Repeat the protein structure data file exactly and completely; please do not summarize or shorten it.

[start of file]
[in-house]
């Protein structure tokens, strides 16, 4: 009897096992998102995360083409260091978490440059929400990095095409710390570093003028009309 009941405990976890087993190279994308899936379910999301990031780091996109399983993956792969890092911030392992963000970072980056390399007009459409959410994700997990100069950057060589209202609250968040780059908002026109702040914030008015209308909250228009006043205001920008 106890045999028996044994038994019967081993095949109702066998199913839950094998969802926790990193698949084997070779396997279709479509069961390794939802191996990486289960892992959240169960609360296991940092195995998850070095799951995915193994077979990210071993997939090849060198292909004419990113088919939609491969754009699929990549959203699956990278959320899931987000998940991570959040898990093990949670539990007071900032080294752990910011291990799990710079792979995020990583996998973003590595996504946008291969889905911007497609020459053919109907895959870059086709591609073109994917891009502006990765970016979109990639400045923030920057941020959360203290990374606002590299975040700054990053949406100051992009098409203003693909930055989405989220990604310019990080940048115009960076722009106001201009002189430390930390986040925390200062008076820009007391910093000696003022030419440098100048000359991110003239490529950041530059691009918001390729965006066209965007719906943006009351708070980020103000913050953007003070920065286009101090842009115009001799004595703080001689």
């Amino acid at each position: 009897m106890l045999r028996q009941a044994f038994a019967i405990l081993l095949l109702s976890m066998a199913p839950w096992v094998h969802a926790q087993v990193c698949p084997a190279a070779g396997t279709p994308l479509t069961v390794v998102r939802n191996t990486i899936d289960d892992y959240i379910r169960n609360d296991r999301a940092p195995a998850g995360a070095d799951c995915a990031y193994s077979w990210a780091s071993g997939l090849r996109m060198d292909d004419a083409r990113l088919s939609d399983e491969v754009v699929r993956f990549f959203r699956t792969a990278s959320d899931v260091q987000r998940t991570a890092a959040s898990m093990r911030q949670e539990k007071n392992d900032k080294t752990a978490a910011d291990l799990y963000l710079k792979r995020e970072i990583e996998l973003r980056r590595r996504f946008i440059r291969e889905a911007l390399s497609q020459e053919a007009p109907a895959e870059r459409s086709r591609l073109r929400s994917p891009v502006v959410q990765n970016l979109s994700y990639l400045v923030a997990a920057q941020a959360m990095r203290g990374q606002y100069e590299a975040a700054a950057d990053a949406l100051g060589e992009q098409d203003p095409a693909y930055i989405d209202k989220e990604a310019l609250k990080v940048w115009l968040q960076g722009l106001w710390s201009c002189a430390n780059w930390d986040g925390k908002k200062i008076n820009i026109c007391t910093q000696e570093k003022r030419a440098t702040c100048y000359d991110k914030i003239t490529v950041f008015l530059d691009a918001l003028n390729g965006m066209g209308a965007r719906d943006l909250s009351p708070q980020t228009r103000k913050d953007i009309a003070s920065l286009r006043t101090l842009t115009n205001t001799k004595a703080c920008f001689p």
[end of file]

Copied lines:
[in-house]
């Protein structure tokens, strides 16, 4: 009897096992998102995360083409260091978490440059929400990095095409710390570093003028009309 009941405990976890087993190279994308899936379910999301990031780091996109399983993956792969890092911030392992963000970072980056390399007009459409959410994700997990100069950057060589209202609250968040780059908002026109702040914030008015209308909250228009006043205001920008 106890045999028996044994038994019967081993095949109702066998199913839950094998969802926790990193698949084997070779396997279709479509069961390794939802191996990486289960892992959240169960609360296991940092195995998850070095799951995915193994077979990210071993997939090849060198292909004419990113088919939609491969754009699929990549959203699956990278959320899931987000998940991570959040898990093990949670539990007071900032080294752990910011291990799990710079792979995020990583996998973003590595996504946008291969889905911007497609020459053919109907895959870059086709591609073109994917891009502006990765970016979109990639400045923030920057941020959360203290990374606002590299975040700054990053949406100051992009098409203003693909930055989405989220990604310019990080940048115009960076722009106001201009002189430390930390986040925390200062008076820009007391910093000696003022030419440098100048000359991110003239490529950041530059691009918001390729965006066209965007719906943006009351708070980020103000913050953007003070920065286009101090842009115009001799004595703080001689």
């Amino acid at each position: 009897m106890l045999r028996q009941a044994f038994a019967i405990l081993l095949l109702s976890m066998a199913p839950w096992v094998h969802a926790q087993v990193c698949p084997a190279a070779g396997t279709p994308l479509t069961v390794v998102r939802n191996t990486i899936d289960d892992y959240i379910r169960n609360d296991r999301a940092p195995a998850g995360a070095d799951c995915a990031y193994s077979w990210a780091s071993g997939l090849r996109m060198d292909d004419a083409r990113l088919s939609d399983e491969v754009v699929r993956f990549f959203r699956t792969a990278s959320d899931v260091q987000r998940t991570a890092a959040s898990m093990r911030q949670e539990k007071n392992d900032k080294t752990a978490a910011d291990l799990y963000l710079k792979r995020e970072i990583e996998l973003r980056r590595r996504f946008i440059r291969e889905a911007l390399s497609q020459e053919a007009p109907a895959e870059r459409s086709r591609l073109r929400s994917p891009v502006v959410q990765n970016l979109s994700y990639l400045v923030a997990a920057q941020a959360m990095r203290g990374q606002y100069e590299a975040a700054a950057d990053a949406l100051g060589e992009q098409d203003p095409a693909y930055i989405d209202k989220e990604a310019l609250k990080v940048w115009l968040q960076g722009l106001w710390s201009c002189a430390n780059w930390d986040g925390k908002k200062i008076n820009i026109c007391t910093q000696e570093k003022r030419a440098t702040c100048y000359d991110k914030i003239t490529v950041f008015l530059d691009a918001l003028n390729g965006m066209g209308a965007r719906d943006l909250s009351p708070q980020t228009r103000k913050d953007i009309a003070s920065l286009r006043t101090l842009t115009n205001t001799k004595a703080c920008f001689p």